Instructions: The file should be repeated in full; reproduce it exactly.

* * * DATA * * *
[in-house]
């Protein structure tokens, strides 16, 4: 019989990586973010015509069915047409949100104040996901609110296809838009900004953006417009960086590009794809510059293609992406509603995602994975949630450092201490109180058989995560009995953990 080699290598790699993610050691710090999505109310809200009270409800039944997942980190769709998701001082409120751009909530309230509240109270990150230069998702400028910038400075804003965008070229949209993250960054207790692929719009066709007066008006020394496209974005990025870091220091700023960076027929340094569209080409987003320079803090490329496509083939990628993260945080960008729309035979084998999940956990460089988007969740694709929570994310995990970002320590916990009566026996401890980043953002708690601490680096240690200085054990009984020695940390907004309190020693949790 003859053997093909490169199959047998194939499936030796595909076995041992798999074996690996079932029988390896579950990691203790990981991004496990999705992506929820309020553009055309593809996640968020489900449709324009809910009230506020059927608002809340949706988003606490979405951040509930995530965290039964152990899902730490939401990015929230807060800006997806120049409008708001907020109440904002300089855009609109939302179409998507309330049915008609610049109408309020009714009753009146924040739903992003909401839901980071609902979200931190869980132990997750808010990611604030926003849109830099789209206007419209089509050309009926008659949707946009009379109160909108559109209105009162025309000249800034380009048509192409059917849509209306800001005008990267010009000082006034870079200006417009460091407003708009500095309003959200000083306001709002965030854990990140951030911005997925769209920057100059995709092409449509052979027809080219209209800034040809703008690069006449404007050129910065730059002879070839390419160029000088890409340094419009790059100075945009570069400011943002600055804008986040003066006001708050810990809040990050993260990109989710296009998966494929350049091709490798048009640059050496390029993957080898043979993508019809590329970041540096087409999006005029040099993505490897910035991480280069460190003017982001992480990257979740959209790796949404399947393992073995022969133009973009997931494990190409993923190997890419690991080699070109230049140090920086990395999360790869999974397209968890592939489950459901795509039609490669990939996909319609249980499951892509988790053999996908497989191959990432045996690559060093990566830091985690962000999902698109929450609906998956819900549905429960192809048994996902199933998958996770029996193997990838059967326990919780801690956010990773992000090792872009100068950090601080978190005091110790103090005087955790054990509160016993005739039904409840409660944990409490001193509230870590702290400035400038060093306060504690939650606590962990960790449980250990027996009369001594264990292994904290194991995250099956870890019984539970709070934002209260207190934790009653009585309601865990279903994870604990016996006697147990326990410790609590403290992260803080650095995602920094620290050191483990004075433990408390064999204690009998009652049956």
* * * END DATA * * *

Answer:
[in-house]
């Protein structure tokens, strides 16, 4: 019989990586973010015509069915047409949100104040996901609110296809838009900004953006417009960086590009794809510059293609992406509603995602994975949630450092201490109180058989995560009995953990 080699290598790699993610050691710090999505109310809200009270409800039944997942980190769709998701001082409120751009909530309230509240109270990150230069998702400028910038400075804003965008070229949209993250960054207790692929719009066709007066008006020394496209974005990025870091220091700023960076027929340094569209080409987003320079803090490329496509083939990628993260945080960008729309035979084998999940956990460089988007969740694709929570994310995990970002320590916990009566026996401890980043953002708690601490680096240690200085054990009984020695940390907004309190020693949790 003859053997093909490169199959047998194939499936030796595909076995041992798999074996690996079932029988390896579950990691203790990981991004496990999705992506929820309020553009055309593809996640968020489900449709324009809910009230506020059927608002809340949706988003606490979405951040509930995530965290039964152990899902730490939401990015929230807060800006997806120049409008708001907020109440904002300089855009609109939302179409998507309330049915008609610049109408309020009714009753009146924040739903992003909401839901980071609902979200931190869980132990997750808010990611604030926003849109830099789209206007419209089509050309009926008659949707946009009379109160909108559109209105009162025309000249800034380009048509192409059917849509209306800001005008990267010009000082006034870079200006417009460091407003708009500095309003959200000083306001709002965030854990990140951030911005997925769209920057100059995709092409449509052979027809080219209209800034040809703008690069006449404007050129910065730059002879070839390419160029000088890409340094419009790059100075945009570069400011943002600055804008986040003066006001708050810990809040990050993260990109989710296009998966494929350049091709490798048009640059050496390029993957080898043979993508019809590329970041540096087409999006005029040099993505490897910035991480280069460190003017982001992480990257979740959209790796949404399947393992073995022969133009973009997931494990190409993923190997890419690991080699070109230049140090920086990395999360790869999974397209968890592939489950459901795509039609490669990939996909319609249980499951892509988790053999996908497989191959990432045996690559060093990566830091985690962000999902698109929450609906998956819900549905429960192809048994996902199933998958996770029996193997990838059967326990919780801690956010990773992000090792872009100068950090601080978190005091110790103090005087955790054990509160016993005739039904409840409660944990409490001193509230870590702290400035400038060093306060504690939650606590962990960790449980250990027996009369001594264990292994904290194991995250099956870890019984539970709070934002209260207190934790009653009585309601865990279903994870604990016996006697147990326990410790609590403290992260803080650095995602920094620290050191483990004075433990408390064999204690009998009652049956």